THE TROUBLES of this world can be a huge obstacle to following Christ. Money, family, social status, possessions, and even religious tradition can distract us from prioritizing our lives in the proper order.
We also discuss the Parable of the Prodigal Son and the prophetic implications of Luke 17:20-37, which parallels Matthew 24:3-44. Luke adds “just as it was in the days of Lot” to the “days of Noah” reference we’re familiar with from Matthew. Does this mean a return of the Nephilim “who were on the earth in those days, and also afterward”?
WE’VE GOT the fire, we’ve got the wood, and we’ve got the Lamb!
This week, we continue in the book of Genesis with the destruction of Sodom and Gomorrah, the departure of Hagar and Ishmael, Abraham’s sojourn in the land of the Philistines, and the test of Abraham on Mount Moriah.
We also dig a little deeper into the nature of the sin of Sodom and Gomorrah. Was it simply inhospitality, as some suggest? We think not. The epistle of Jude is clear; Sodom and Gomorrah, like the angels of Genesis 6, were punished for sexual sin–possibly something more than homosexuality, which has existed in all cultures and for thousands of years. Is it possible that the men of Sodom knew that Lot’s guests were angels, and that they hoped, through forbidden practices, to somehow obtain divine favors?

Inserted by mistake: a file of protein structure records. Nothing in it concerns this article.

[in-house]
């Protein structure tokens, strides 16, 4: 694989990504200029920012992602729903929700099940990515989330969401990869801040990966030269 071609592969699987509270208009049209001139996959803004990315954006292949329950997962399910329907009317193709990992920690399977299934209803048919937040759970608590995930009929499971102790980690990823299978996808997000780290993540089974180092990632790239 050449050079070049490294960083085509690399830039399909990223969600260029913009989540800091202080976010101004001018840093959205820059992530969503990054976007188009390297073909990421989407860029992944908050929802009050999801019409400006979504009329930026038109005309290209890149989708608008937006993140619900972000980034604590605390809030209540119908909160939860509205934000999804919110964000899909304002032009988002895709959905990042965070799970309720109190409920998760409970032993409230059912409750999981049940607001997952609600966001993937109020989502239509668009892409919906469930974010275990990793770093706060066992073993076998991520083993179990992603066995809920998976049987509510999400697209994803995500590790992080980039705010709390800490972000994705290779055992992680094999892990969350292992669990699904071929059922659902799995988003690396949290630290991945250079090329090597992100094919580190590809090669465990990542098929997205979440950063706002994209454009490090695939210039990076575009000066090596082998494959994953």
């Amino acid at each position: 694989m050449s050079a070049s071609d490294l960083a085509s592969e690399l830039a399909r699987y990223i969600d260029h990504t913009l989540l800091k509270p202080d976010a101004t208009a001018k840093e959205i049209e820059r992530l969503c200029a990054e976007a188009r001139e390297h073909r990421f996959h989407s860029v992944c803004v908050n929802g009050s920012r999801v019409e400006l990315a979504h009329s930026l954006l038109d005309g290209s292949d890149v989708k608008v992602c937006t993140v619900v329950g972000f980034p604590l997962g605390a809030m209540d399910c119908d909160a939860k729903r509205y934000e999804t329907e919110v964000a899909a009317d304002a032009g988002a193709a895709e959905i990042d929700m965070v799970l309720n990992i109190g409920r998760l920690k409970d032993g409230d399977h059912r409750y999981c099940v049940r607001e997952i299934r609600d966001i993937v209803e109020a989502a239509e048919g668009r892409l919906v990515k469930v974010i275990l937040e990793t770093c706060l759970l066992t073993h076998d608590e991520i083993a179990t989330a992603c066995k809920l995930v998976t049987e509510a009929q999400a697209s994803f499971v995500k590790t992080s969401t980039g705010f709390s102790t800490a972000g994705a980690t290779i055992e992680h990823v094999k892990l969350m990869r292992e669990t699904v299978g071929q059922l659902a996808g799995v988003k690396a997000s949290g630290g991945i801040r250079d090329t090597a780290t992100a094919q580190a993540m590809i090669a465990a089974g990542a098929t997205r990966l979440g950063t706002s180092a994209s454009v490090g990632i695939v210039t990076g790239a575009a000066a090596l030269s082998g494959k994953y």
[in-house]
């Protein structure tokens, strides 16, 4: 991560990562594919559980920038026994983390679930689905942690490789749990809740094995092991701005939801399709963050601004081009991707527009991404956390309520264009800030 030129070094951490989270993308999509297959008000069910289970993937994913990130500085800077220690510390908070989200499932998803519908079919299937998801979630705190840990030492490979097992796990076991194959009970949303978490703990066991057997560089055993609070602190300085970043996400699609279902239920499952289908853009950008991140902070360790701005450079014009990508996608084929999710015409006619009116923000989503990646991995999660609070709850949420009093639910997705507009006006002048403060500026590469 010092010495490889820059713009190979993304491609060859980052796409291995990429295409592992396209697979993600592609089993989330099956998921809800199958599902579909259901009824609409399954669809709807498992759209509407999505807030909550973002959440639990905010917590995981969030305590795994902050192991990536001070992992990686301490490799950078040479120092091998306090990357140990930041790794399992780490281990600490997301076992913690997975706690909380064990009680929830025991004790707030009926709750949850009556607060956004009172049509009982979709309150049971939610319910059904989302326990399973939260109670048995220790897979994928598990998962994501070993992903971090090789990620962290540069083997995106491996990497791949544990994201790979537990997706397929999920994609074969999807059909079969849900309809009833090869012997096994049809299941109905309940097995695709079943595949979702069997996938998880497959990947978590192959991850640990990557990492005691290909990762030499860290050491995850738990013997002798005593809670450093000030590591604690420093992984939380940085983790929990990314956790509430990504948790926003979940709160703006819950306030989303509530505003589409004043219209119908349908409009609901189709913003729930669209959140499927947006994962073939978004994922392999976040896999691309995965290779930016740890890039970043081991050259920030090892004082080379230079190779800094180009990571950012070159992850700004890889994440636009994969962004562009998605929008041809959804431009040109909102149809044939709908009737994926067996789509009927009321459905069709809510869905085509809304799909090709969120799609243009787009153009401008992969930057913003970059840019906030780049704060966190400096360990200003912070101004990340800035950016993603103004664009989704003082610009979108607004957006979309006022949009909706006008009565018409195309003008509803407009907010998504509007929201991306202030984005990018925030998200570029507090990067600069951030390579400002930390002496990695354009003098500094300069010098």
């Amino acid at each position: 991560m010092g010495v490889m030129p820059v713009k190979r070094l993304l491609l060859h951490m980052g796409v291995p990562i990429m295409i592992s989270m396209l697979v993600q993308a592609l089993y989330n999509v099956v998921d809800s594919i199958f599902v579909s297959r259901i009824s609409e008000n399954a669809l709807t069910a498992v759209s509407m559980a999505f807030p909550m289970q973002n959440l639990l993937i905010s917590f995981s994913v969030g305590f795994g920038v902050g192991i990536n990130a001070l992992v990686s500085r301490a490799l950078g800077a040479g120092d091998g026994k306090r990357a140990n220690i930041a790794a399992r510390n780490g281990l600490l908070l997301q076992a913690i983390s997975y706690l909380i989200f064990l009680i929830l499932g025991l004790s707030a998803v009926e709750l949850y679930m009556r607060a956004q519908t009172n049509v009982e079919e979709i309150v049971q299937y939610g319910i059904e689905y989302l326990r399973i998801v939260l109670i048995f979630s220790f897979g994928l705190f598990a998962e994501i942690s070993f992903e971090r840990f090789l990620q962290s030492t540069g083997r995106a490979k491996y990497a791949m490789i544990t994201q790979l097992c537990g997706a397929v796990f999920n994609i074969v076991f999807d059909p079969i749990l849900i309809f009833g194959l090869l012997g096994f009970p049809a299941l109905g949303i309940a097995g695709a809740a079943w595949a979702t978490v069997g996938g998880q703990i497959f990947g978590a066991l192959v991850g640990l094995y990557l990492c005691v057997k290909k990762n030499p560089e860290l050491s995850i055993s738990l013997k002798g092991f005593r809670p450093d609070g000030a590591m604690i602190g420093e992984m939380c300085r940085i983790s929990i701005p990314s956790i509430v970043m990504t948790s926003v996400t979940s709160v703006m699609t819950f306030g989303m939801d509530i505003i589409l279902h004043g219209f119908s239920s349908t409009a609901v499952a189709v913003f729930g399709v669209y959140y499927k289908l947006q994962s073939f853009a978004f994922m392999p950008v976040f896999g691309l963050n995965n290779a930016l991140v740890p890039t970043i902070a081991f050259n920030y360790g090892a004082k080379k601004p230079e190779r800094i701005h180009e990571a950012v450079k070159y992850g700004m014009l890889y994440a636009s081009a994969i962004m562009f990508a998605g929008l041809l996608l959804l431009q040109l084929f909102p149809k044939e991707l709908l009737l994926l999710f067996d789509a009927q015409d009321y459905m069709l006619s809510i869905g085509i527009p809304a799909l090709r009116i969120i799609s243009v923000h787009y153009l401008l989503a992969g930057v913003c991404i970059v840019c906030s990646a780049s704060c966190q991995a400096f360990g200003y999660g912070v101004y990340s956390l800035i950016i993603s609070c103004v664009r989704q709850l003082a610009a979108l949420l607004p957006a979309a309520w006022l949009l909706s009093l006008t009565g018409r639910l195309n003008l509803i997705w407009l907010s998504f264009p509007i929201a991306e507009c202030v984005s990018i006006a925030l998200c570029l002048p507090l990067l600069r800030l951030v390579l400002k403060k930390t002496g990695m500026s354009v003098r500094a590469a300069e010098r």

WE PICK up the story of Abram at Genesis chapter 15. We talk about Yahweh’s covenant with Abram, including the land promised to his descendants; Sarai’s impatience with the promise of an heir, and the trouble that created with (and for) Hagar and Ishmael; Yahweh’s promise of Isaac and the new names He gave to Abraham and Sarah; and Abraham’s humble, reverent intercession for Sodom.
At left is one interpretation of the area included in the land promised to Abram by Yahweh. The Hebrew in Gen. 15:18 indicates that the “river of Egypt” is not the Nile, but rather Wadi El-Arish, which extended southeast from the Mediterranean Sea along the traditional border between Egypt and Israel, and so excludes the Sinai peninsula.
Other interpretations limit the promise to the area roughly occupied today by Israel, the Palestinian territories, Lebanon, Jordan, and most of Syria, which was occupied for a time–and thus fulfilled–during the reign of Solomon.